Ruling brings release of Ref. 71 signers' names
The Secretary of State's Office on Monday began making public the names of 137,500 people who signed Referendum 71 petitions after a judge ruled there was no evidence they would be subject to harassment. An attorney for Protect Marriage Washington, the religious conservative group that sponsored the failed initiative to overturn a domestic-partnership law, said the court "erred."
Seattle Times staff reporter
U.S. District Court ruling on Ref. 71 signatures
Even as a religious conservative group moved to stop it, the Secretary of State's Office on Monday began making public the names of 137,500 people who signed Referendum 71 petitions two years ago to bring a domestic-partnership law to a public vote.
The state's action followed a widely anticipated ruling by U.S. District Judge Benjamin Settle of Tacoma, who said Protect Marriage Washington had provided no compelling evidence of threats or harassment against petition signers and was not entitled to exemption from the state's Public Records Act.
His decision in Doe v. Reed cleared the way for the state to release the previously sealed petitions bearing the names.
In a strongly worded, 34-page ruling, Settle said every citizen should be concerned that advocating for traditional marriage, as Protect Marriage does, engenders such hostility in this state.
Yet, if Protect Marriage could get around the Public Records Act "by simply providing a few isolated incidents of profane or indecent statements, gestures, or other examples of uncomfortable conversations, ... disclosure would become the exception instead of the rule," the judge said.
Stephen Pidgeon, an attorney representing Protect Marriage, called the decision a "dramatic setback to the right of privacy in the state of Washington."
"There were death threats, serious death threats; there were acts of violence, harassment and published declarations that there would be harassment," he said.
Pidgeon said the state's release of the petitions does not negate an appeal, but he did not elaborate. "The court erred."
In a prepared statement, Secretary of State Sam Reed called the decision "a victory for transparency and open disclosure in our state's referendum and initiative process."
"When voters sign petitions," he said, "they are trying to change state law. We believe that changing state law should be open to public view."
Within hours of the ruling, the state had released DVDs of the petitions, available from the State Archives for $15 each.
Protect Marriage's decision to appeal continues a now-26-month legal battle that has generated tens of thousands of pages of legal filings, and consumed untold hours of attorney time on both sides.
Its seeds were first sown in the spring of 2009, when Gov. Chris Gregoire signed into law a measure expanding the state's domestic-partnership law. The additional provisions allowed same-sex and some senior couples to use sick leave to care for each other and to claim one another's death benefits.
Through Referendum 71, Protect Marriage sought to repeal the expanded law, calling it a slippery slope that would lead to same-sex marriage in Washington. In the end, Washingtonians voted by a narrow margin to keep the law intact.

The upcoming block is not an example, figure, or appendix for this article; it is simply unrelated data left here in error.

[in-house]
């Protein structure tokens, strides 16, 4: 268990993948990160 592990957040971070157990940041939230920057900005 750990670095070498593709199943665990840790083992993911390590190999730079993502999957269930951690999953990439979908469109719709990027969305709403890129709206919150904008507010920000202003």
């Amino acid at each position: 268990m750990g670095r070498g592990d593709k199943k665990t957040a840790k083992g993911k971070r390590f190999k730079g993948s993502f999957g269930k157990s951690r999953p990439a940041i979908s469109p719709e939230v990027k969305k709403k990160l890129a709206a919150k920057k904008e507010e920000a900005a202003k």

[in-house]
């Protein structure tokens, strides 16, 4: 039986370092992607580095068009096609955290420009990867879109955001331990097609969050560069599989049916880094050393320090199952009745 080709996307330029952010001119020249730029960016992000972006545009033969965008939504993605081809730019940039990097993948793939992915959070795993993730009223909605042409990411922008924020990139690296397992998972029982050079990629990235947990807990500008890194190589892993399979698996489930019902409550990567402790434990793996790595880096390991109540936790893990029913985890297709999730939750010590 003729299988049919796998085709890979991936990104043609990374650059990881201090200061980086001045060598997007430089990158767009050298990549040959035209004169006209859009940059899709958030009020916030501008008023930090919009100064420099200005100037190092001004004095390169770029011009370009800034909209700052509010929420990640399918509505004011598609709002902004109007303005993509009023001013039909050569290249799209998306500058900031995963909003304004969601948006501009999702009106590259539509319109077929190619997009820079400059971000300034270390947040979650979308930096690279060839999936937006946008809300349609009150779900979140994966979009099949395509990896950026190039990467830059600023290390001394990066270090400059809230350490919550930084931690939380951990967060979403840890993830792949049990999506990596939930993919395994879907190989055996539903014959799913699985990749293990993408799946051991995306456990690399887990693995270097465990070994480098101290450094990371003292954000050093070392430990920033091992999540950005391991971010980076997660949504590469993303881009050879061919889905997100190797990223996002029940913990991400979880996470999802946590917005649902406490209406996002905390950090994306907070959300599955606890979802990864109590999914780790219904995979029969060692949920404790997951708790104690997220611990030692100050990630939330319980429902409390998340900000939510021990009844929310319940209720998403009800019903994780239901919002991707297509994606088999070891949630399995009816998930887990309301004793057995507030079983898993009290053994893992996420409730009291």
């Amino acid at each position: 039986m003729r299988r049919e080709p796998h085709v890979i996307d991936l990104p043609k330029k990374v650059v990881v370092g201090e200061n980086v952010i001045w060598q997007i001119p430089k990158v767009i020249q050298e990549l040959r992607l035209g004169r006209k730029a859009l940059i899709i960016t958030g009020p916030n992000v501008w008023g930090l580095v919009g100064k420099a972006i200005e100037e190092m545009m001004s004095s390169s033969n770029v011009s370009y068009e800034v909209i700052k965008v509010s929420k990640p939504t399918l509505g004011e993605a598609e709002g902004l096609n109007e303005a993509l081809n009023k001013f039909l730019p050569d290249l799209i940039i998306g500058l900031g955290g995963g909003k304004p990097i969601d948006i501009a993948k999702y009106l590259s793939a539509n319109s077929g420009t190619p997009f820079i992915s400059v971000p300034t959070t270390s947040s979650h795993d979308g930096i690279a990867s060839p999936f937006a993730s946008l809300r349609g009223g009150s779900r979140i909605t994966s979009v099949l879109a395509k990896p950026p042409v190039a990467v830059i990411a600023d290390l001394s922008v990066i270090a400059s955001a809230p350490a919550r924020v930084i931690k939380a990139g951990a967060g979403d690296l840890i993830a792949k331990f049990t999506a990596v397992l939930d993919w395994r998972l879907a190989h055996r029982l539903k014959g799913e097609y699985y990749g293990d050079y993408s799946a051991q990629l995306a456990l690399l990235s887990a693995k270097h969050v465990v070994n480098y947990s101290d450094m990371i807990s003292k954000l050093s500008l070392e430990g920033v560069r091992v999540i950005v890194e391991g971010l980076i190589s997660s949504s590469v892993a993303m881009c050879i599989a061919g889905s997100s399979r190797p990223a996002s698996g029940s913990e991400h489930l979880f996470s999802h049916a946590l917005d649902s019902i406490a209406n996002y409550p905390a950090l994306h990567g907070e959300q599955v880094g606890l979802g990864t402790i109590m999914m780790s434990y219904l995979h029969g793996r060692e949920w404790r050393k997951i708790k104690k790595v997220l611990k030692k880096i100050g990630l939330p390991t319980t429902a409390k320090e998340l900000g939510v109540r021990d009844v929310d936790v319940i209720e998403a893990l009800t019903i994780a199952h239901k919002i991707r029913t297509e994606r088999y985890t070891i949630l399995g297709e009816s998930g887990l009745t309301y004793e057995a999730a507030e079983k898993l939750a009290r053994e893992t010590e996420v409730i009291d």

Protect Marriage sued the state to block release of the petitions after gay-rights activist Brian Murphy said he would reveal the names on a pair of searchable websites, whosigned.org and knowthyneighbor.org.
The state argued that, for the sake of transparency, the names needed to remain public. It was joined by two interveners, Washington Coalition for Open Government and Washington Families Standing Together, which campaigned to retain the domestic-partnership laws.
Settle granted a preliminary injunction, sealing the Ref. 71 petitions. The case reached the U.S. Supreme Court in a year before being remanded back to Settle.
In making its case for secrecy, Protect Marriage faced a Catch 22: that it was impossible to show harassment of people whose names were not public.
So in court documents and in arguments before the judge, the group pointed to hostile fallout elsewhere, including across California after voters repealed gay marriage three years ago under Proposition 8. Churches and personal property were defaced and vandalized at the time, and people lost their jobs — incidents documented in 263 news and blog clippings and videos submitted as evidence in the case.
Using its email list, Protect Marriage also invited those who had been threatened because of their involvement with Ref. 71 to serve as witnesses.
In redacted declarations and depositions, about 20 described a range of incidents of harassment, from phoned-in death threats to roadside mooning — all presented as evidence.
In his written ruling, Settle himself "outed" the John Does and the unnamed plaintiffs in the case, noting that many had publicly opposed same-sex marriage and that none expressed fear of having their names disclosed.
Among the case's unnamed witnesses were state Sen. Val Stevens; the Rev. Ken Hutcherson; and Gary Randall, Larry Stickney and Stickney's son Matt, who were active in the Ref. 71 campaign.
Settle also said Protect Marriage failed to provide evidence of harassment against people who donated to the group's Ref. 71 campaign and whose names have been public for two years on the state's Public Disclosure Commission website.
Lornet Turnbull: 206-464-2420
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